Beans and tortillas are alive and well, along with street food of infinite variety. Last week it was tacos de cabeza, lingua, y castilla. But truth be told, I’d sell my soul for a simple arugula salad and an heirloom tomato. What passes for a tomato here is more closely related to the pink plastic shells they bring out to fill with Easter candy than it is to a vegetable.
I dodged a Mexican bullet with the accident. Remind me to tell you how fucked up credit card damage collision waver coverage is, my default for many years. For one car, it might work, but when 4 cars are totaled, forget about it. Had it been my fault, I would have been wiring large sums of money from the local jail.
it is strange being in a land I don’t really belong – a language I don’t speak fluently, politics I don’t understand, a culture I don’t really know. The last time I lived abroad I was 21, and abroad was England, and I was with 90 other Stanford students. So in truth I had no idea what it really meant to live in a foreign culture until now. I kick myself for not doing it when I was younger. And I know Charlie, with Spanish well in hand and Italian fast coming, will look back on this time with amazement. At least I hope he will.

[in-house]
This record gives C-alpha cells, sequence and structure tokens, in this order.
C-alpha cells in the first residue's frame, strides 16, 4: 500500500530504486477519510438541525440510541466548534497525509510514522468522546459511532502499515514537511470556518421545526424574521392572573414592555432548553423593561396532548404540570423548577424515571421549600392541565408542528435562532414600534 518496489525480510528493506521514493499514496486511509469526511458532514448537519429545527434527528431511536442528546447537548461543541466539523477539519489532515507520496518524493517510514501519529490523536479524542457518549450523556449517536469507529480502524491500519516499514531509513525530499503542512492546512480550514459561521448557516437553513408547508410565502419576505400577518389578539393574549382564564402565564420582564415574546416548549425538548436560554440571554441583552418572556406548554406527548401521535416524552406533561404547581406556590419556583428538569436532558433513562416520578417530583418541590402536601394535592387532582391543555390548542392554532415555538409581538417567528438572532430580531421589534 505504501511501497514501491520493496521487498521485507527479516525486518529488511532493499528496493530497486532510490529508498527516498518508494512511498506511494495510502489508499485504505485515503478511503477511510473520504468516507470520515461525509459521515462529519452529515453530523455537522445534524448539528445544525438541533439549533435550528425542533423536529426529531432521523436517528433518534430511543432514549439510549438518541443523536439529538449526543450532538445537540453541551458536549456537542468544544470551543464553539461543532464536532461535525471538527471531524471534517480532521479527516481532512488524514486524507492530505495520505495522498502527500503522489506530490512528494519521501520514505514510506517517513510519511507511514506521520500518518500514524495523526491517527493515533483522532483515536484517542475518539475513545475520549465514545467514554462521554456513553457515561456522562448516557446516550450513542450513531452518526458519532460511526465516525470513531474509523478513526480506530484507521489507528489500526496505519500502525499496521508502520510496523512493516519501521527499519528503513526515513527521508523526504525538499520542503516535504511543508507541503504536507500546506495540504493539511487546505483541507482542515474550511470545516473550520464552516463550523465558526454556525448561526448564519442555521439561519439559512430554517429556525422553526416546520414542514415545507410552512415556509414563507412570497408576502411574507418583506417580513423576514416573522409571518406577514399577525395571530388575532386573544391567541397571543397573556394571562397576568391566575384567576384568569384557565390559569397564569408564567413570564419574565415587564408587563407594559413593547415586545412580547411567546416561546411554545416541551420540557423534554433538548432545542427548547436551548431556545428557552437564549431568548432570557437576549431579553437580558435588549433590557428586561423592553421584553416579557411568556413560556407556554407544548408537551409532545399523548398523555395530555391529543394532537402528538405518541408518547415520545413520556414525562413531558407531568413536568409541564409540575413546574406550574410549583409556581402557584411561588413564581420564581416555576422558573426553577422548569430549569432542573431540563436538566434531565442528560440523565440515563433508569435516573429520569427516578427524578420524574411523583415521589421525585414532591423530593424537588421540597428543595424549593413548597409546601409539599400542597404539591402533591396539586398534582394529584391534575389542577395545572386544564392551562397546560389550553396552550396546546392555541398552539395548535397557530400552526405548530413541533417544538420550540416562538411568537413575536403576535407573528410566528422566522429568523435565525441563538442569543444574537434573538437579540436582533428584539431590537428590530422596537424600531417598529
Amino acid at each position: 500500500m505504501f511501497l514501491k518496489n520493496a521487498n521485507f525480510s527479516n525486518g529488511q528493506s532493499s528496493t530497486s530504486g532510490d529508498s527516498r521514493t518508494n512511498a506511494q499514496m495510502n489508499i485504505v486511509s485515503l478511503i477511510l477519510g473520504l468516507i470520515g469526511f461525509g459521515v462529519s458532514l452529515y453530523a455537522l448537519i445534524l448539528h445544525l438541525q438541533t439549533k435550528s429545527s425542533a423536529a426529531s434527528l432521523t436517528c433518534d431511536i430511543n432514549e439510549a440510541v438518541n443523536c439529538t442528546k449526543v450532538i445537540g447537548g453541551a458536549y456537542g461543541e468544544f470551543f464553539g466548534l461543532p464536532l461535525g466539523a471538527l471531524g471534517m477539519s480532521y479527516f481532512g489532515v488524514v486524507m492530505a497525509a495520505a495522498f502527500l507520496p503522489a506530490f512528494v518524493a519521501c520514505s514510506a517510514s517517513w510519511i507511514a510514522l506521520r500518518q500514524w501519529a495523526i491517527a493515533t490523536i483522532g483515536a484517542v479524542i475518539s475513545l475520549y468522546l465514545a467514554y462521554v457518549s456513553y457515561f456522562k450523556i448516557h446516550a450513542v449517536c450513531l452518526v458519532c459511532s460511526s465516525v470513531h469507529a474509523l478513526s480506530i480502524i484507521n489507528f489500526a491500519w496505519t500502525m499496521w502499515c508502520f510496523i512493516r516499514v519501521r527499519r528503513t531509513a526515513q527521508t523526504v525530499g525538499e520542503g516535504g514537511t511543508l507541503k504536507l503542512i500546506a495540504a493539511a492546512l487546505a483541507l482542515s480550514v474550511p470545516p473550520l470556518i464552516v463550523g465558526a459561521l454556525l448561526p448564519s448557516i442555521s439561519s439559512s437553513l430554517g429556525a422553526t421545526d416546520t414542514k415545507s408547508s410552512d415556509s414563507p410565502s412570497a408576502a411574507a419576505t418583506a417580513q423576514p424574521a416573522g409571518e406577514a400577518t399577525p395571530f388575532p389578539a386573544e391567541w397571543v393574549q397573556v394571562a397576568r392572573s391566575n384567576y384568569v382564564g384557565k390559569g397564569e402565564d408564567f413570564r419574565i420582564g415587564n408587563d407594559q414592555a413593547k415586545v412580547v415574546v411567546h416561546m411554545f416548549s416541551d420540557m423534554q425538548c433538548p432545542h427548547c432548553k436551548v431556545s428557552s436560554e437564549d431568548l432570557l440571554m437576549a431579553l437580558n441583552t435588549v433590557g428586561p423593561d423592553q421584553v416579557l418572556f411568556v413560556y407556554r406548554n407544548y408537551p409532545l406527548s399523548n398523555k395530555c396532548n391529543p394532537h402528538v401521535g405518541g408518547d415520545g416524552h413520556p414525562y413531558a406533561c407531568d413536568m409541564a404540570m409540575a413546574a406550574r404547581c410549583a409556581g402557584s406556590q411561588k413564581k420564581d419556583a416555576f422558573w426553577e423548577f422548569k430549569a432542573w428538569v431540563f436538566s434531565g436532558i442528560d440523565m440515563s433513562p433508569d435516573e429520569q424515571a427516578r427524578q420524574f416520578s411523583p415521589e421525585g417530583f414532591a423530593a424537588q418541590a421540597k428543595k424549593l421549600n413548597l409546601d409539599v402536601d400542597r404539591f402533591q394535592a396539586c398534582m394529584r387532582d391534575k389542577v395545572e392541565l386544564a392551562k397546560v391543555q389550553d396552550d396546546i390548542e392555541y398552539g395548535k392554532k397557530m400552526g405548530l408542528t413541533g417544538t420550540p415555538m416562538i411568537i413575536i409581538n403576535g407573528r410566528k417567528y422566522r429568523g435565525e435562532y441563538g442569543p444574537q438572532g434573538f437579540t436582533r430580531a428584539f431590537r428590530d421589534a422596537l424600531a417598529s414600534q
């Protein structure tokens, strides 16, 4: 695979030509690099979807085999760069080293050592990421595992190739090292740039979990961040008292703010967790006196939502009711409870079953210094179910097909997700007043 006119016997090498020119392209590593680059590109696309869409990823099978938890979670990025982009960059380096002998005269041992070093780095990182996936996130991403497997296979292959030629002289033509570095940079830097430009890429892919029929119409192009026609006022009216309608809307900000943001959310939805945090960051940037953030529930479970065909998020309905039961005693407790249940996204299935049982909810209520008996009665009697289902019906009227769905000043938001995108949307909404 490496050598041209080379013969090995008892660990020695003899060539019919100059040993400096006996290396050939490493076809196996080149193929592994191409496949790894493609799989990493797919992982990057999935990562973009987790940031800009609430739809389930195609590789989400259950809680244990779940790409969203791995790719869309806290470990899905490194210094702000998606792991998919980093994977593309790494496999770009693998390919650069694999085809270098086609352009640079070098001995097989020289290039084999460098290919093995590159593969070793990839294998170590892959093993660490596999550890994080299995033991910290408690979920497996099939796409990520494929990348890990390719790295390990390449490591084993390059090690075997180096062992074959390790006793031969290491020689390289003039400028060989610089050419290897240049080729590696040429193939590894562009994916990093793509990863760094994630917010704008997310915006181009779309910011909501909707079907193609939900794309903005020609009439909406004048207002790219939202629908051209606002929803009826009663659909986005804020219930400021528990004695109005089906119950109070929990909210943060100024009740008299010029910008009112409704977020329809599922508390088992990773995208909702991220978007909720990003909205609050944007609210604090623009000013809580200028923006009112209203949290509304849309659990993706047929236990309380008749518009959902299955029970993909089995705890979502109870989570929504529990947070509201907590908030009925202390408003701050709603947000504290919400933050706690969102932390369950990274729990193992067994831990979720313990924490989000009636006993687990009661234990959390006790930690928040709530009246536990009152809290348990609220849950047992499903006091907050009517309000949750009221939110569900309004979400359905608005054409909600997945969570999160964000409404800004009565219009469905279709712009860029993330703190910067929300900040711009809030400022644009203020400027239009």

Interestingly, the Americans here are a different breed – fed up with the U.S., or escaping from something, or loners, or nomads that love to live on boats, or others that just kind of landed here. Lots of nice people but none that I really have gotten close to. Could be the place, the time, me, them, or shadows of the moon.
I suspect Rome will be easier. I already have a couple friends there, and even though I don’t speak the language it’s very cosmopolitan. And after all I am Italian. And Uncle Frank will visit, too, and quite a few others, if intentions become actions.
Counting the blessings for what we’ve had and what we have to look forward to.